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Possible Duplicate:
Difference between using var and not using var in JavaScript

I understand that I should always use 'var' to define a local variable in a function.

When I define a global function, what's the difference between using 'var' ?

Some of code examples I see over the internet use

var globalVar = something;
globalVar = something;

What's the difference?

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marked as duplicate by Jamie Dixon, Moo-Juice, Daniel A. White, highlycaffeinated, KooiInc Aug 1 '11 at 17:13

This question has been asked before and already has an answer. If those answers do not fully address your question, please ask a new question.

Well, the difference is that technically, a simple assignment as globalVar = 'something'; doesn't declare a variable, that assignment will just create a property on the global object, and the fact that the global object is the last object in the scope chain, makes it resolvable.

Another difference is the way the binding is made, the variables are bound as "non-deletable" properties of its environment record, for example:

var global1 = 'foo';
delete this.global1; // false

global2 = 'bar';
delete this.global2; // true

I would strongly encourage you to always use the var statement, your code for example will break under ECMAScript 5 Strict Mode, assignments to undeclared identifiers are disallowed to avoid implicit globals.

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Short: There is no difference in the global context**.

Long: The Variable object for the global context is the global context itself. That is why we can just access global variables and methods within a function-, or eval context. However, the var statement just makes sure you're defining a variable in the current context, so it makes no difference by omitting that in the global context. Exception: ES5 strict mode will probably throw an error when it sees a declaration without var.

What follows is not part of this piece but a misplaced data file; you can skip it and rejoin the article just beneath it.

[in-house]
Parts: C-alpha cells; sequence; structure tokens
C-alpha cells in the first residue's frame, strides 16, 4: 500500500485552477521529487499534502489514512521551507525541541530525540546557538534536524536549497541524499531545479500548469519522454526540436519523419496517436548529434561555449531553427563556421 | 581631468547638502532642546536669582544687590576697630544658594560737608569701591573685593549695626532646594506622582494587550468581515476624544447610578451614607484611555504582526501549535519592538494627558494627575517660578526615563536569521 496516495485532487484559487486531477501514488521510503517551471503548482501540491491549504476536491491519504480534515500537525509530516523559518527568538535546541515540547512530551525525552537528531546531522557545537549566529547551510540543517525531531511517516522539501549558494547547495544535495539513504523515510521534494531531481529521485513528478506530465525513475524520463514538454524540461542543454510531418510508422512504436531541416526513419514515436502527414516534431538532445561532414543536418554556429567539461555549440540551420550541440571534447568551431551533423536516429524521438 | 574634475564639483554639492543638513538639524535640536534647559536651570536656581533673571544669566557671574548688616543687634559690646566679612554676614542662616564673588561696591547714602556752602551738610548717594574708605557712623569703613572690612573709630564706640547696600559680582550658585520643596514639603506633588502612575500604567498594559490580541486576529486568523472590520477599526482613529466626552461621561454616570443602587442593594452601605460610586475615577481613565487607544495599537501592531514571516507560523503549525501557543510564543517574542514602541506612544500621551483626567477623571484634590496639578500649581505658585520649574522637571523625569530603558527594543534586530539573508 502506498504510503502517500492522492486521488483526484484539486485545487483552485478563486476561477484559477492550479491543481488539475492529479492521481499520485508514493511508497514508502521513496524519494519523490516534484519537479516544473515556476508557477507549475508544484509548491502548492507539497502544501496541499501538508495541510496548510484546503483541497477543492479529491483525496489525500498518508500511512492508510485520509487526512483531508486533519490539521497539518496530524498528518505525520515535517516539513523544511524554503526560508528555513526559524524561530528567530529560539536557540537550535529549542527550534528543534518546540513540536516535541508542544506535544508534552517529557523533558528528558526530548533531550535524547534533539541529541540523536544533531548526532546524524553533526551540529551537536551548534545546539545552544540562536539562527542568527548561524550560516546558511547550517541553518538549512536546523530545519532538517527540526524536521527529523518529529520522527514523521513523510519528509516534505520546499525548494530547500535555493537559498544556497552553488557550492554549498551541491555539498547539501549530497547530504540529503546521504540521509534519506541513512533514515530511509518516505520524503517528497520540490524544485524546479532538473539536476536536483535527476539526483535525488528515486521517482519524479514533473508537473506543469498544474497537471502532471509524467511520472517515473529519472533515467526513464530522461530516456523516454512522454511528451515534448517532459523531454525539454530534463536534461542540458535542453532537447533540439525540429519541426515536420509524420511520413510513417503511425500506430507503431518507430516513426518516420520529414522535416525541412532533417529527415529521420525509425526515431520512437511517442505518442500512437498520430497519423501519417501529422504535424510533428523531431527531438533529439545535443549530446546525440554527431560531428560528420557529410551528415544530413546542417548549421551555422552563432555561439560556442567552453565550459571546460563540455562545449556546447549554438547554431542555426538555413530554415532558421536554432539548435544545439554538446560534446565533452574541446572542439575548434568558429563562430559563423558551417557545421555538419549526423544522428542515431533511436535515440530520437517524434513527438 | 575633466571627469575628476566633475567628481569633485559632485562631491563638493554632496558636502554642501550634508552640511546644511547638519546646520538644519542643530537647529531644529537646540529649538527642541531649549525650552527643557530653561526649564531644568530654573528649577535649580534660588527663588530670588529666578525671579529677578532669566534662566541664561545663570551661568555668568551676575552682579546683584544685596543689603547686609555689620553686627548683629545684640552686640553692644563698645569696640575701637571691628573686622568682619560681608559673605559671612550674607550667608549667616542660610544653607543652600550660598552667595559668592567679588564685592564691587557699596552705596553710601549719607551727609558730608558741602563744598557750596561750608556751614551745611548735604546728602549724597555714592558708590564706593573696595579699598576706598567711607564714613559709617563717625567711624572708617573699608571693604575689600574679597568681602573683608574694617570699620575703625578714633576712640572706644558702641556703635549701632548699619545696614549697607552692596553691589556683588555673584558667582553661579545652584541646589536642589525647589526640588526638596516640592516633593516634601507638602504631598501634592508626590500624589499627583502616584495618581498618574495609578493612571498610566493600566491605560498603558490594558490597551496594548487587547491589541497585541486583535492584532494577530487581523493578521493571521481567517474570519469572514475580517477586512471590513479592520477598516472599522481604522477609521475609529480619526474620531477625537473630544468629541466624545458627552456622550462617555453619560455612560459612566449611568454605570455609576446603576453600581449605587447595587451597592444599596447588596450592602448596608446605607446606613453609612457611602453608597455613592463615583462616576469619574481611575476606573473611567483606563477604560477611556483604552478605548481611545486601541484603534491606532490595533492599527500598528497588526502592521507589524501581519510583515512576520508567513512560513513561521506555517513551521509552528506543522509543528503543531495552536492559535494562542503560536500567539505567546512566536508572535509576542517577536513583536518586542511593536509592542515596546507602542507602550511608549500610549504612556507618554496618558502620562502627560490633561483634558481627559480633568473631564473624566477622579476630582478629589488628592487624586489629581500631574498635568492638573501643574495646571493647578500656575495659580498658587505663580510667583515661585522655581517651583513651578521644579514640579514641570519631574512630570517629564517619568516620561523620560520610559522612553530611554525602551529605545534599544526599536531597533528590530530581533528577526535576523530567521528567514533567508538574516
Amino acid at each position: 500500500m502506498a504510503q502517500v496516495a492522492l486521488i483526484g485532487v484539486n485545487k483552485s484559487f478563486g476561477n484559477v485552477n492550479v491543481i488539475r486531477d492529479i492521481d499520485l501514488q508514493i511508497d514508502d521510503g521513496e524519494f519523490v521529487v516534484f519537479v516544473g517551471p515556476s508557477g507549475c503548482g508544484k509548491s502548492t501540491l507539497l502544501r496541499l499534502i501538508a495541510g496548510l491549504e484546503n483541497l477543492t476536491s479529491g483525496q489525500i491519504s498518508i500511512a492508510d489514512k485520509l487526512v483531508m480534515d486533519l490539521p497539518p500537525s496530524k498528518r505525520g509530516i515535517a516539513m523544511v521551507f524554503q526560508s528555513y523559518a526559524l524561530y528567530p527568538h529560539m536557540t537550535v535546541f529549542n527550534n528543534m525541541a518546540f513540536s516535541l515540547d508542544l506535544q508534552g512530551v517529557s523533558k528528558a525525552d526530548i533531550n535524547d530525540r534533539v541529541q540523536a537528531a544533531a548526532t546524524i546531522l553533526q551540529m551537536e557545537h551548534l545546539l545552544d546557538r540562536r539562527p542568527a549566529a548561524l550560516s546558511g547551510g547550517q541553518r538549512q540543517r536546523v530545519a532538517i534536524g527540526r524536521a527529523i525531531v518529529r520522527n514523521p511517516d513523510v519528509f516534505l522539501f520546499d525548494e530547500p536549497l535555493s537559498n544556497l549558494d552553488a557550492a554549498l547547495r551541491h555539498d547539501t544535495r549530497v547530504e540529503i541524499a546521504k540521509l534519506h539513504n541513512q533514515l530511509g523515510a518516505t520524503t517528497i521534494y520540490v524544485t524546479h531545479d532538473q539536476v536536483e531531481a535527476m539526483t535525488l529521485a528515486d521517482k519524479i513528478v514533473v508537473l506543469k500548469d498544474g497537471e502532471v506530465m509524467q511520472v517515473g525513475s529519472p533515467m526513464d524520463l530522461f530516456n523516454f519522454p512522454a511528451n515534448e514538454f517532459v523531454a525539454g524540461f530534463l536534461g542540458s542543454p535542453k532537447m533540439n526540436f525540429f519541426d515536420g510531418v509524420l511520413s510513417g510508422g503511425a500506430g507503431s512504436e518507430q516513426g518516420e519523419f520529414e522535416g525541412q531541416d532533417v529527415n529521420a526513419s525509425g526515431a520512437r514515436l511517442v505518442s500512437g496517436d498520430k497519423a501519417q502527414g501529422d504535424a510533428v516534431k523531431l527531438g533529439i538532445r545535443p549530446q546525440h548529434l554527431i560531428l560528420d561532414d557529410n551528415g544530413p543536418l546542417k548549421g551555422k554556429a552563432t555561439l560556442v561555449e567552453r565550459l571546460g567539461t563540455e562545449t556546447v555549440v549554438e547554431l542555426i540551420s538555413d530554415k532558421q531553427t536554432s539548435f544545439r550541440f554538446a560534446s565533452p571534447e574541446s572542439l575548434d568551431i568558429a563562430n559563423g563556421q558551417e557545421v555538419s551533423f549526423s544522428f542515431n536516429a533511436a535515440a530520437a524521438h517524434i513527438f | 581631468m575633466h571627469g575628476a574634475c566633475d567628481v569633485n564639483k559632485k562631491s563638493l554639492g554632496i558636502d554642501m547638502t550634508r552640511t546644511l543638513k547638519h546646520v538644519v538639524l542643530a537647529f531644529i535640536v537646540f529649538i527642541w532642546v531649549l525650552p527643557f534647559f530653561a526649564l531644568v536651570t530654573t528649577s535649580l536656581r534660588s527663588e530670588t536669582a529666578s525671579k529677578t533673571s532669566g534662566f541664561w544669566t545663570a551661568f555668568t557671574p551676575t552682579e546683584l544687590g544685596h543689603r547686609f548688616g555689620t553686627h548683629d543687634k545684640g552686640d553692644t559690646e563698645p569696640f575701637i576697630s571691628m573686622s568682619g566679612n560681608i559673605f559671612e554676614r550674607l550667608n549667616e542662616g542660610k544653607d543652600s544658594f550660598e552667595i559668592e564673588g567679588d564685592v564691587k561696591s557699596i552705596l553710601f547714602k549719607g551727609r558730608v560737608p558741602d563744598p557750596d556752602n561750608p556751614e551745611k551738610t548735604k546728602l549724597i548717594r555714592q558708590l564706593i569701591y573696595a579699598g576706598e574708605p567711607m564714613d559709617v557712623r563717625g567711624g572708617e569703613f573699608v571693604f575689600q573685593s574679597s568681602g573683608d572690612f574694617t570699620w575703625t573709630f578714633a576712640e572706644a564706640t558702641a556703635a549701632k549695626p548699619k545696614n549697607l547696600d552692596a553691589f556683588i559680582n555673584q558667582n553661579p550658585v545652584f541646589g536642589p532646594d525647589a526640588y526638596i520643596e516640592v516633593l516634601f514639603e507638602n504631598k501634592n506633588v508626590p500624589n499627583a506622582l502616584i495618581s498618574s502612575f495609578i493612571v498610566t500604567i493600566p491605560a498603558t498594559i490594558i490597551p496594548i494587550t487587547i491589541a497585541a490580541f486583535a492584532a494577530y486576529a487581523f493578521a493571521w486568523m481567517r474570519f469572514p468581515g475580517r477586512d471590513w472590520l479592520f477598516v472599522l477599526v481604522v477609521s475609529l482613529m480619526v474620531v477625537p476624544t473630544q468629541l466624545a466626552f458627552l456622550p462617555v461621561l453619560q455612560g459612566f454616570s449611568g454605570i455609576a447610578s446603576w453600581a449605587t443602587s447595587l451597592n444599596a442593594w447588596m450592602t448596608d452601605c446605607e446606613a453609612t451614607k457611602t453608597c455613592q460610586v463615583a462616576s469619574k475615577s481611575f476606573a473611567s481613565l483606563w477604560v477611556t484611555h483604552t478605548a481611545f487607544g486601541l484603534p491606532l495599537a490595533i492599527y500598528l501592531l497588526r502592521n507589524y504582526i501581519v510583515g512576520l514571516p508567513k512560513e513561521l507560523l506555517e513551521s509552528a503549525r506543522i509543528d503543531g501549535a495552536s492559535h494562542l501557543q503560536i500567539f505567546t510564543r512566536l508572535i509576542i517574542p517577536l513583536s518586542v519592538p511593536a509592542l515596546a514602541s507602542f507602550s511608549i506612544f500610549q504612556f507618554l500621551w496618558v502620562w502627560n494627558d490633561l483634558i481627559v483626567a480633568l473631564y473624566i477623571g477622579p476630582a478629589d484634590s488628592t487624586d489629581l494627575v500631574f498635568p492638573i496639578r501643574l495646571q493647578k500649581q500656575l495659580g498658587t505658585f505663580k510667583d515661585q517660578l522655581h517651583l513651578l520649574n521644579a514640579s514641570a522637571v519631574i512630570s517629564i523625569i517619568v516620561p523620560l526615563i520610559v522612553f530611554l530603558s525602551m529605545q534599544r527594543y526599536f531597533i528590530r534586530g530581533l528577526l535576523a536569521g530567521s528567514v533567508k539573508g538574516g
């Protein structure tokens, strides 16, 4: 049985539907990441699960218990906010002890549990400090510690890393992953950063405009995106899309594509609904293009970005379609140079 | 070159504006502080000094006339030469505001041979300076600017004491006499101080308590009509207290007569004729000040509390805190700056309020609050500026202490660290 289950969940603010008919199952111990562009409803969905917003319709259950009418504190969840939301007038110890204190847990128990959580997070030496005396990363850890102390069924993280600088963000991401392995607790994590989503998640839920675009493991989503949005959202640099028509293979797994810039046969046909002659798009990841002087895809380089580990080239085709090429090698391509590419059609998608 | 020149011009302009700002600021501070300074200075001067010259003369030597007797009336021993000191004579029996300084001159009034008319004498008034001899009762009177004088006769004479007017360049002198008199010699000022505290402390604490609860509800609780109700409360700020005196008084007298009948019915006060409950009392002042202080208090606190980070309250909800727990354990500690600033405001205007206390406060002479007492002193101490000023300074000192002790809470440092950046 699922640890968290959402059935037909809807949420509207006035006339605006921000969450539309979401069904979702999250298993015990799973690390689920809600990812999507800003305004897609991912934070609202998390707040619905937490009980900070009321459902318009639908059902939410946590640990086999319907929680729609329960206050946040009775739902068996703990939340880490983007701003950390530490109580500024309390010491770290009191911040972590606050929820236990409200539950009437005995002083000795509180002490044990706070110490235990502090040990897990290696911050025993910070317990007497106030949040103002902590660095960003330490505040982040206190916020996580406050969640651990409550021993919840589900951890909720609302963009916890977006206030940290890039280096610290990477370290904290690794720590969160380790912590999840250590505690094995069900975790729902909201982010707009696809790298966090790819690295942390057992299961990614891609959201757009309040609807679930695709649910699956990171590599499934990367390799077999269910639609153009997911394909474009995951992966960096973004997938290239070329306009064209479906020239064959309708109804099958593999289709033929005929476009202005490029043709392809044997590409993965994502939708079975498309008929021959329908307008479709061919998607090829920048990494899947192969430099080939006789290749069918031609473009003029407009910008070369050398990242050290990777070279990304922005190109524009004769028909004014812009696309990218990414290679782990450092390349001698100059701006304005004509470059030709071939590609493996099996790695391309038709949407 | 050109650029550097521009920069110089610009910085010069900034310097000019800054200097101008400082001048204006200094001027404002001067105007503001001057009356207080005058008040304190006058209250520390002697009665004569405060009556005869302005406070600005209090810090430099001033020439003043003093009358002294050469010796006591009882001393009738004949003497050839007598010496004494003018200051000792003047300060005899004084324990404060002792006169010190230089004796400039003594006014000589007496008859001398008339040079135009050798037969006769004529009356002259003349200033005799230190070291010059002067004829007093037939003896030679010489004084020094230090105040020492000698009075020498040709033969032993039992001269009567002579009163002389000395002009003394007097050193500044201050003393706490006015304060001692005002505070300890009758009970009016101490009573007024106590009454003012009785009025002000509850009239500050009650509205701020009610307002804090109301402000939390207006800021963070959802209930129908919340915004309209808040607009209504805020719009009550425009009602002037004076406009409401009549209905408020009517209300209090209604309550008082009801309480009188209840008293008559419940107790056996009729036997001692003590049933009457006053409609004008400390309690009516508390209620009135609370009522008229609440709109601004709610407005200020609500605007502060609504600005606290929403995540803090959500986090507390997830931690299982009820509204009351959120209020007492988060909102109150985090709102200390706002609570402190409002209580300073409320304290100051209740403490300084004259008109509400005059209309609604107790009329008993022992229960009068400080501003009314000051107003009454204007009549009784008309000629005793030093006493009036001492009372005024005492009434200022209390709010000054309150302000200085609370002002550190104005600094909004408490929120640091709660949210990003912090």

** the only difference is, that var will declare a variable without definition in the current (execution) context. This happens at js parse time, so the engine knows that there is a variable with that name available in the context. Omitting var will end up in a direct property access from the global object.

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not entirely true: alert(globalVar); globalVar = something; will throw an error due to how JS compiles var's. Add var before the 2nd line and you'll just get "undefined" – zyklus Aug 1 '11 at 17:01
@cwolves: true, but my answer is still correct. the var keyword will just magically declare a variable in the current context at parsing time, without any definition. – jAndy Aug 1 '11 at 17:06
No, the answer "there is no difference" is not correct, which is basically all your original answer said :) – zyklus Aug 1 '11 at 17:16
@cwolves: I added the fine print :p – jAndy Aug 1 '11 at 17:20
That print is really much too large. I think you need <sub><sup>. – user113716 Aug 1 '11 at 17:25

Outside of any function in a browser, there is no difference between using var or not with respect to scope. In both of your examples, globalVar is a member of window.

Generally, it's good practice not to have these sorts of variables, so that the global namespace doesn't become cluttered.

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